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Article by DailyStocks_admin    (09-24-08 04:21 AM)

The Daily Magic Formula Stock for 09/24/2008 is MEMC Electronic Materials Inc. According to the Magic Formula Investing Web Site, the ebit yield is 14% and the EBIT ROIC is 75-100 %.

Dailystocks.com only deals with facts, not biased journalism. What is a better way than to go to the SEC Filings? It's not exciting reading, but it makes you money. We cut and paste the important information from SEC filings for you to get started on your research on a specific company.


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BUSINESS OVERVIEW

Overview

We are a global leader in the manufacture and sale of wafers and have been a pioneer in the design and development of wafer technologies over the past four decades. With R&D and manufacturing facilities in the US, Europe and Asia Pacific, we enable the next generation of high performance semiconductor and solar applications. Our customers include major semiconductor device and solar cell (device) manufacturers. We provide wafers in sizes ranging from 100 millimeters (4 inch) to 300 millimeters (12 inch). In the first quarter of 2007, we began delivering 156 millimeter wafers targeted for solar applications. Depending on market conditions, we also sell intermediate products such as polysilicon, silane gas, partial ingots and scrap wafers to semiconductor device and equipment makers, solar customers, flat panel and other industries.

We were formed in 1984 as a Delaware corporation and completed our initial public stock offering in 1995. Our corporate structure includes, in addition to our wholly owned subsidiaries, an 80%-owned consolidated joint venture in South Korea (MEMC Korea Company or MKC).

On November 13, 2001, an investor group led by Texas Pacific Group and including TPG Wafer Holdings LLC and funds managed by Leonard Green & Partners, L.P. and TCW/Crescent Mezzanine Management LLC (collectively, TPG) acquired beneficial ownership of approximately 72% of our outstanding common stock and approximately $910 million of our debt from E.ON AG, our former parent company. All of the debt acquired by TPG from E.ON has been restructured or repaid. As part of the restructuring, TPG received shares of our Series A Cumulative Convertible Preferred Stock, all of which have been converted into shares of our common stock, and warrants to purchase our common stock. In a series of registered public offerings from 2003 to 2005 and in privately negotiated sales in 2006 and 2007, TPG divested all of its equity securities in MEMC and now owns none of our common stock or warrants.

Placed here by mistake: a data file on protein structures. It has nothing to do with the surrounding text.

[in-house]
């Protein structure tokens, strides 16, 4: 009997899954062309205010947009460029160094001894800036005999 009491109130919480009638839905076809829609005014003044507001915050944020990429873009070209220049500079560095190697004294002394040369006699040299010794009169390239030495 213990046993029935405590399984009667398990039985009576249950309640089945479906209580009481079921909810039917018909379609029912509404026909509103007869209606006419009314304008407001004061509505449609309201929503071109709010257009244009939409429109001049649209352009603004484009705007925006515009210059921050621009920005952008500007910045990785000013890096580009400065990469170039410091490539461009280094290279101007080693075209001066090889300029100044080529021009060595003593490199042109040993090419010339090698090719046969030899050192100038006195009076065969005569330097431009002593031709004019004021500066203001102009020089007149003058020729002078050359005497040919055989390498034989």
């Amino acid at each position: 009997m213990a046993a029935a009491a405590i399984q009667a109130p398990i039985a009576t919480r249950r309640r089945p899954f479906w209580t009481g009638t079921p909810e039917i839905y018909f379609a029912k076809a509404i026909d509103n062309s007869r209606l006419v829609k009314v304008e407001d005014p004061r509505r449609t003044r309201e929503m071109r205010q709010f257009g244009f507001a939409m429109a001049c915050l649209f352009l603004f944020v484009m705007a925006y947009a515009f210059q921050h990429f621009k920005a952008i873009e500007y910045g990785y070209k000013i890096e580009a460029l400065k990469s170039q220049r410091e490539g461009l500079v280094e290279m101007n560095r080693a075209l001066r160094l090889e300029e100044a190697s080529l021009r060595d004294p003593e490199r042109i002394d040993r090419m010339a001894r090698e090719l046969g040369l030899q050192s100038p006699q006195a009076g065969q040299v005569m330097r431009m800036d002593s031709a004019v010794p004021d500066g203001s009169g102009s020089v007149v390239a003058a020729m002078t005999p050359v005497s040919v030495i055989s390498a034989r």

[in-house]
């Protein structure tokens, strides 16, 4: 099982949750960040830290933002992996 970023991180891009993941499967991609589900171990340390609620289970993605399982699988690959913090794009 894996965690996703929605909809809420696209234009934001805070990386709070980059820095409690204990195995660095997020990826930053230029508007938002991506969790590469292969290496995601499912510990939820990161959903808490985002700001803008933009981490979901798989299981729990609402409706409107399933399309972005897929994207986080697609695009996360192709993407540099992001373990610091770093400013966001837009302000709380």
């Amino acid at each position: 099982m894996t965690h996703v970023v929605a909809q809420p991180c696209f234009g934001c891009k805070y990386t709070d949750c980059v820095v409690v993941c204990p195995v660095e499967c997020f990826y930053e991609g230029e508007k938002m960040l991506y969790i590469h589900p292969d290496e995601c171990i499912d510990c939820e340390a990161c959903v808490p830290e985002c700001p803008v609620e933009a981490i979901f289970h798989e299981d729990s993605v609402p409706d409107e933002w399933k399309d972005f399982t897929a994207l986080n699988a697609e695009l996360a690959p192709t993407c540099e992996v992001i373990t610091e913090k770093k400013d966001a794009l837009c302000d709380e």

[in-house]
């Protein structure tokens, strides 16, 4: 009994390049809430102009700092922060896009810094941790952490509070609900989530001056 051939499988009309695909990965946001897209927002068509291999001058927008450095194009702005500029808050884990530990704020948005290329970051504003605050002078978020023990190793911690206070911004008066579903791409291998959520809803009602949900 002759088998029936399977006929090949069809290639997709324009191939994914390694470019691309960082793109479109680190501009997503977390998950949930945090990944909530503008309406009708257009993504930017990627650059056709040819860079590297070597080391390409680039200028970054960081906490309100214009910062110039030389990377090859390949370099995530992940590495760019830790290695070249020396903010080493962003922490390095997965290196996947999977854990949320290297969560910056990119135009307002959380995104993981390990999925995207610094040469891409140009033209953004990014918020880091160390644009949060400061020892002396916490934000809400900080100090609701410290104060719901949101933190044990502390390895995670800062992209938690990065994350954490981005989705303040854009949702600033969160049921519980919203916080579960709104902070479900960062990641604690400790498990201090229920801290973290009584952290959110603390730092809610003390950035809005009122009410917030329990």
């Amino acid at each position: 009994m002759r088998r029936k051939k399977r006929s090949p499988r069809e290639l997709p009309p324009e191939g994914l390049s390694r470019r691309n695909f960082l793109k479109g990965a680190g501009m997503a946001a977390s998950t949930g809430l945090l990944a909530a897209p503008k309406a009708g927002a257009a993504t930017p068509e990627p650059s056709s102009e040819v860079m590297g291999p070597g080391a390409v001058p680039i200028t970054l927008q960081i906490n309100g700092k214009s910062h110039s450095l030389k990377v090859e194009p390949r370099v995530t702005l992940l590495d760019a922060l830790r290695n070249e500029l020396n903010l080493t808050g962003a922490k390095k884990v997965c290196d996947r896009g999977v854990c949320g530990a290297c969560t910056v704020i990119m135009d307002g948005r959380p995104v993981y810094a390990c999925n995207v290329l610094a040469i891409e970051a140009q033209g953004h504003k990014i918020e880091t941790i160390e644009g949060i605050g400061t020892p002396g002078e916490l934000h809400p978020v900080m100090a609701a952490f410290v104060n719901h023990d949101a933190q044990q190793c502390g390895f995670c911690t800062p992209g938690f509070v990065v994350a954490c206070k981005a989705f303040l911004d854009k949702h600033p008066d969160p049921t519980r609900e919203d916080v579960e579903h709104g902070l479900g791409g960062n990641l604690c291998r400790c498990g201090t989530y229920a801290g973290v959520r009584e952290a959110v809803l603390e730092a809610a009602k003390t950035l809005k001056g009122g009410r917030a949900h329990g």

In 2007, we were engaged in one reportable industry segment—the design, manufacture and sale of silicon wafers. Financial information regarding this industry segment is contained in our 2007 Annual Report, which information is incorporated herein by reference.

Industry Background

Almost all semiconductor devices and solar cells (devices) are manufactured from wafers. The silicon wafer industry grew shipments, measured in square inches of silicon, for semiconductor and solar applications at a compound annual growth rate of approximately 18% from approximately 2,200 million square inches in 1990 to approximately 40,000 million square inches in 2007, according to MEMC estimates based on data from SIA/SEMI, Solarbuzz and Prometheus. This growth was driven by the increase in the unit shipments of the semiconductor device industry and the megawatts (MW) of cells by the solar industry.

Wafers are becoming increasingly differentiated by specific physical and electrical characteristics such as flatness, silicon purity and uniform crystal structures. As markets for devices (semiconductor and solar) continue to evolve and become more specialized, we believe device manufacturers recognize the enhanced role that wafers and other materials play in improving device performance and reducing their production costs.

Semiconductor device manufacturers continue to move towards devices with shrinking device geometries and more stringent technical specifications. The wafers required to produce these next-generation devices are being developed in larger sizes. Thus, semiconductor device manufacturers continue to move to larger size wafers, with the 200 millimeter wafer being the primary wafer used today (measured in square inches). Solar cell makers are evolving to larger size wafers much like the semiconductor device makers did fifteen years ago.